Prayer-effectiveness studies

A: The Harvard prayer study is a real challenge to my faith.

B: What, this?

A: Oh, I’d never read it, but thanks… This is such an odd way to run a study. The pastors themselves divided two groups and then prayed for one and not the other. But it’s hard to imagine a prayer that would be more heartless and invalid than one that actively refuses to pray for some group in order to see if they do worse.

B: Why “invalid”?

A: Prayer is a lifting of the heart to God. I don’t see how that’s happening if your actions are saying “I’m gonna actively ignore this group of people and see if that harms them”.

B: Okay. But I doubt there’s any way to make this work.

A:  Not even if you simply asked questions about whether the patients themselves were praying, or believed that others were praying for them?

B: No, because I don’t see any way to establish what it would mean for the prayer to work. Say a statistically significant group of persons who prayed to get better got better. Is this evidence that God responds to prayer or that prayer has a placebo effect?

A: But what if those who prayed actually did worse or no better?

B: Who knows? Maybe we take that as evidence that prayer doesn’t work. But all this would mean is that it’s determined a priori that we won’t find evidence of the effectiveness of what a believer calls prayer.

A: So if you’re trying to validate or invalidate what a believer calls prayer, this experiment isn’t going to do it. The validation hypothesis is undefined.

B: Right. I’m not sure whether it would be underdetermined in every attempt to experiment with prayer, but anything close to this experiment would be. I suppose that they wanted to have “third party” prayer to avoid the placebo effect, but this demands that those who pray level a de facto curse on the control group. Who would expect a prayer like that to make a difference?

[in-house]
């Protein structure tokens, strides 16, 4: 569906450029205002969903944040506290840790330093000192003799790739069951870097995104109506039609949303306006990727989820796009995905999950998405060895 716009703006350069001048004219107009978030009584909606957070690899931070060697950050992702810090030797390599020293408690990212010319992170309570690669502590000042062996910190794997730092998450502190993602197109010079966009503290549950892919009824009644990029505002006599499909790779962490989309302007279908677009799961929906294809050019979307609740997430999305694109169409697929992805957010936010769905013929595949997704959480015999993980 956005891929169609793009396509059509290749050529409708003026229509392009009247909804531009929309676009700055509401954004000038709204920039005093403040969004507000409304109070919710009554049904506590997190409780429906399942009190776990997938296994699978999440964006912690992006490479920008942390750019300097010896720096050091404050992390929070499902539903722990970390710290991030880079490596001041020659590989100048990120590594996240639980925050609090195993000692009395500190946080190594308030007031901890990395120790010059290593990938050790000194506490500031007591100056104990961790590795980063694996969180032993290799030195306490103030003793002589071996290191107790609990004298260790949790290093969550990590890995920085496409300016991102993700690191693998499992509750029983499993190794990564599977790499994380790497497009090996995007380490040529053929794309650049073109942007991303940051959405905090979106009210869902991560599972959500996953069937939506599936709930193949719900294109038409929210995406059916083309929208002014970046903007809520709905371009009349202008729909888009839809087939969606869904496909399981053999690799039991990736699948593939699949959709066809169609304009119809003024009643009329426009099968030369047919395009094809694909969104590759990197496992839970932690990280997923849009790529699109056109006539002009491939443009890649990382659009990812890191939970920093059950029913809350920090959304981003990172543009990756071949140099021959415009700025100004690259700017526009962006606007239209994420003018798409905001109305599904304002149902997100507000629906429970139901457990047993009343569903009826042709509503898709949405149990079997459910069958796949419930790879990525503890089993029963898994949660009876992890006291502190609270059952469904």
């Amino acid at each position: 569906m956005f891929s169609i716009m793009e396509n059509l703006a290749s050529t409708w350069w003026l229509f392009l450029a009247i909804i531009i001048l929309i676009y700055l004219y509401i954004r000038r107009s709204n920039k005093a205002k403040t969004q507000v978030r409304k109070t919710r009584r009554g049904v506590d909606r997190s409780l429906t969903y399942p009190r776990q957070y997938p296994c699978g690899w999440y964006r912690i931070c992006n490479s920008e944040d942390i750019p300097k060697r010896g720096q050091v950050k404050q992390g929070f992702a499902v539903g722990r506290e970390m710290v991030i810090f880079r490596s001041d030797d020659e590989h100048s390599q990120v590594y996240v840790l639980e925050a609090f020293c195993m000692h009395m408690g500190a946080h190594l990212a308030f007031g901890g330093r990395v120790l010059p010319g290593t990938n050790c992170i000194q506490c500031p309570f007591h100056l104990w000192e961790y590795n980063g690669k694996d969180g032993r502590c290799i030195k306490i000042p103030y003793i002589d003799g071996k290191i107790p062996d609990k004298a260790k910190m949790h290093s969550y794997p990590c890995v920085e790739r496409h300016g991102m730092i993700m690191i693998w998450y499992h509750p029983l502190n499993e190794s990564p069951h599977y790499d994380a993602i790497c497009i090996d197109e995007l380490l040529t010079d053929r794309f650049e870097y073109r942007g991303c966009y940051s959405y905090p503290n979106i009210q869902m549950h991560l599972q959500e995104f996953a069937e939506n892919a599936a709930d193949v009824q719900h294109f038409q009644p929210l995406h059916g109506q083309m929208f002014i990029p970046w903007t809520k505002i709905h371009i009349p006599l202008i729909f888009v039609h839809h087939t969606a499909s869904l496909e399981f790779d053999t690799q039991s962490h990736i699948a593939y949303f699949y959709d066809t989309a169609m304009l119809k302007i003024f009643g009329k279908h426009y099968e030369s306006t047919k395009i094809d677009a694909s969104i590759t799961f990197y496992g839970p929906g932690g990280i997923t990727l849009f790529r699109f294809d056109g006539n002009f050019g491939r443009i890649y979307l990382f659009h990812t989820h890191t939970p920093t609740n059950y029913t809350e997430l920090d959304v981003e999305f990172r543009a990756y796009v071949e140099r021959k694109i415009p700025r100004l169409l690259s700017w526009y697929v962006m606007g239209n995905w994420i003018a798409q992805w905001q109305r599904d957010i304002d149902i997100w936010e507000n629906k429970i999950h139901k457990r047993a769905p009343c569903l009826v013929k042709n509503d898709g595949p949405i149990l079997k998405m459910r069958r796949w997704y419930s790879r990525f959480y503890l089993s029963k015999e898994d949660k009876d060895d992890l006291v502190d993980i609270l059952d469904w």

A: You wonder how the command not to put the Lord to the test fits into this.

B: Right. The atheist take will be “yeah, don’t ever check whether what you’re doing is working! That’s a real strategy for success!”

A: I can imagine Boghossian saying that.

B: He’s who I had in mind. It seems like he’d be giving his opponents a more charitable reading if he discussed miracle claims in Catholicism: the Tilma, the blood of Januarius, the healings at Lourdes, or even the various intercessions that are offered as evidence in canonization. These are actually times when the Church claims where looking for evidence that there was divine intervention  does not involve putting the Lord to the test.

A: It seems like you’re giving “you shall not put the Lord to the test” a logical sense – as soon as you are testing the Lord, you adopt a viewpoint that requires there can be no meaning to “passing the test”.

B: This might be a fault in all rationalist schemes. If your faith is founded on any rational test you can only believe it as far as reason can go. But faith demands assent to the unlikely and the unprecedented, while reason has to have a bias against these things. The closest reason can get to faith is to say “yeah, we can’t rule that out” or maybe “yeah, those sources were convinced this faith claim was true.” But assent to anything requires more than “I guess I can’t rule it out”.

 

 

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6 Comments

  1. December 21, 2016 at 9:39 am

    You could give the account that since God is the cause of all things, then if someone prays for it and the thing happened, God has automatically answered the prayer, even if overall the thing happens at the same statistical rate that it would happen at even without any prayer.